At an exposure station, B, a controller or electronic subsystem (ESS), indicated generally by reference numeral 29, receives the image signals representing the desired output image and processes these signals to convert them to a continuous tone or greyscale rendition of the image which is transmitted to a modulated output generator, for example the raster output scanner (ROS), indicated generally by reference numeral 30. Preferably, ESS 29 is a self-contained, dedicated minicomputer. The image signals transmitted to ESS 29 may originate from a RIS as described above or from a computer, thereby enabling the electrophotographic printing machine to serve as a remotely located printer for one or more computers. Alternatively, the printer may serve as a dedicated printer for a high-speed computer. The signals from ESS 29, corresponding to the continuous tone image desired to be reproduced by the printing machine, are transmitted to ROS 30. ROS 30 includes a laser with rotating polygon mirror blocks. The ROS will expose the photoconductive belt to record an electrostatic latent image thereon corresponding to the continuous tone image received from ESS 29. As an alternative, ROS 30 may employ a linear array of light emitting diodes (LEDs) arranged to illuminate the charged portion of photoconductive belt 10 on a raster-by-raster basis.
After the electrostatic latent image has been recorded on photoconductive surface 12, belt 10 advances the latent image to a development station, C, where toner, in the form of liquid or dry particles, is electrostatically attracted to the latent image using commonly known techniques. The latent image attracts toner particles from the carrier granules forming a toner powder image thereon. As successive electrostatic latent images are developed, toner particles are depleted from the developer material. A toner particle dispenser, indicated generally by the reference numeral 44, dispenses toner particles into developer housing 46 of developer unit 38.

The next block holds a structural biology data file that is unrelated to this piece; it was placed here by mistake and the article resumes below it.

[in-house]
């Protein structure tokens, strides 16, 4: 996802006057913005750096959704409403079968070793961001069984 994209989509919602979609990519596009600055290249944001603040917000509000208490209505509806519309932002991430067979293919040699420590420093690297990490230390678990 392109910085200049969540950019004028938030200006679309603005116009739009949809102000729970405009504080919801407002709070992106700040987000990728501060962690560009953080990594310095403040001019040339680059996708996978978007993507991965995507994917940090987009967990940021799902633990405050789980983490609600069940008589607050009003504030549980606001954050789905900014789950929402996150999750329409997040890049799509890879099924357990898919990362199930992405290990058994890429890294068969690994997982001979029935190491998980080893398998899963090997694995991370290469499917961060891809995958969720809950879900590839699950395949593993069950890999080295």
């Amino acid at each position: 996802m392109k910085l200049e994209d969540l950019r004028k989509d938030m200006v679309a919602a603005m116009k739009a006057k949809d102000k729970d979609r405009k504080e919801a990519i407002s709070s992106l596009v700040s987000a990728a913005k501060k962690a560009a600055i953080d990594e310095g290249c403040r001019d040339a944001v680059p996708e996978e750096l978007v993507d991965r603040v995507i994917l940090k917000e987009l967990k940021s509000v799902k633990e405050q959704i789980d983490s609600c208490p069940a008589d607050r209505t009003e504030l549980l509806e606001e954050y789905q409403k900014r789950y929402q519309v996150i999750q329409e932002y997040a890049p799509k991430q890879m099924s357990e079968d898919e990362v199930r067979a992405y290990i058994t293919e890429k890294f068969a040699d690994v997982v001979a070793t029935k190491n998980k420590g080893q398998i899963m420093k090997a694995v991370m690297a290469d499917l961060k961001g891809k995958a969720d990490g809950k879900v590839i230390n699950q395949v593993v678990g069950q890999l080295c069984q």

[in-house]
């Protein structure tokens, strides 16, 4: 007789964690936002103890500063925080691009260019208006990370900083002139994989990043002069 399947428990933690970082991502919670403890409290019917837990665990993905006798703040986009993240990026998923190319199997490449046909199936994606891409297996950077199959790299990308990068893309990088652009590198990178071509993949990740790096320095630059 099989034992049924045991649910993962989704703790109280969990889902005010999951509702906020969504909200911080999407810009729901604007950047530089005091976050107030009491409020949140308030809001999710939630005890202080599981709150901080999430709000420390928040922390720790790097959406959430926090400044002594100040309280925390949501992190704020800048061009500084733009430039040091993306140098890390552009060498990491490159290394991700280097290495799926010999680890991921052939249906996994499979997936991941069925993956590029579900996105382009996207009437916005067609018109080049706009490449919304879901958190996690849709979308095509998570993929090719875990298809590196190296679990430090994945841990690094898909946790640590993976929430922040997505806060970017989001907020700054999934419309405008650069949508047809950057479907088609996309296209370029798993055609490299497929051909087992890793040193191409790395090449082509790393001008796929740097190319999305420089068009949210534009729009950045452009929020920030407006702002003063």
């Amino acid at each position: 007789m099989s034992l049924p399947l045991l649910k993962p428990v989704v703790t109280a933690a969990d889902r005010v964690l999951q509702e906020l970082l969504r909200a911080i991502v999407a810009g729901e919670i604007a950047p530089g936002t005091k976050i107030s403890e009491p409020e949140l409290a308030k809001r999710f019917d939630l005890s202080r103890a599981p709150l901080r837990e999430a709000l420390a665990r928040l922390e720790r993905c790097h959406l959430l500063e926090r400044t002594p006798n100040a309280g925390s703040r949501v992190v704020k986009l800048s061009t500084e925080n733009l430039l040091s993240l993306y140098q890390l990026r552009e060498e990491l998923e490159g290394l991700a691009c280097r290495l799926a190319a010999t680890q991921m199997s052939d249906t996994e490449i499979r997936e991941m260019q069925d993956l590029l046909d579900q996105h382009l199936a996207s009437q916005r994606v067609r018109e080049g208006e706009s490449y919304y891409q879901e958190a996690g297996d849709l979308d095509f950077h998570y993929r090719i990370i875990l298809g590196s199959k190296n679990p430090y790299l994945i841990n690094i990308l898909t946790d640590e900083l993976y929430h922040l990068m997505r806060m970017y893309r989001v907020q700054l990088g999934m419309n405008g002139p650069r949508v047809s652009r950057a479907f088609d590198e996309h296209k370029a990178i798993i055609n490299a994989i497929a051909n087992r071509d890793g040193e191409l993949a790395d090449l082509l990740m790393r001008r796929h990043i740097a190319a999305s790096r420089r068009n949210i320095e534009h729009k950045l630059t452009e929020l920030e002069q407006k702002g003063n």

With continued reference to FIG. 1, after the electrostatic latent image is developed, the toner powder image present on belt 10 advances to transfer station D. A print sheet 48 is advanced to the transfer station, D, by a sheet feeding apparatus, 50. Preferably, sheet feeding apparatus 50 includes a nudger roll 51 which feeds the uppermost sheet of stack 54 to nip 55 formed by feed roll 52 and retard roll 53. Feed roll 52 rotates to advance the sheet from stack 54 into vertical transport 56. Vertical transport 56 directs the advancing sheet 48 of support material into the registration transport 120 of the invention herein, described in detail below, past image transfer station D to receive an image from photoreceptor belt 10 in a timed sequence so that the toner powder image formed thereon contacts the advancing sheet 48 at transfer station D. Transfer station D includes a corona generating device 58 which sprays ions onto the back side of sheet 48. This attracts the toner powder image from photoconductive surface 12 to sheet 48. The sheet is then detacked from the photoreceptor by corona generating device 59 which sprays oppositely charged ions onto the back side of sheet 48 to assist in removing the sheet from the photoreceptor. After transfer, sheet 48 continues to move in the direction of arrow 60 by way of belt transport 62 which advances sheet 48 to fusing station F.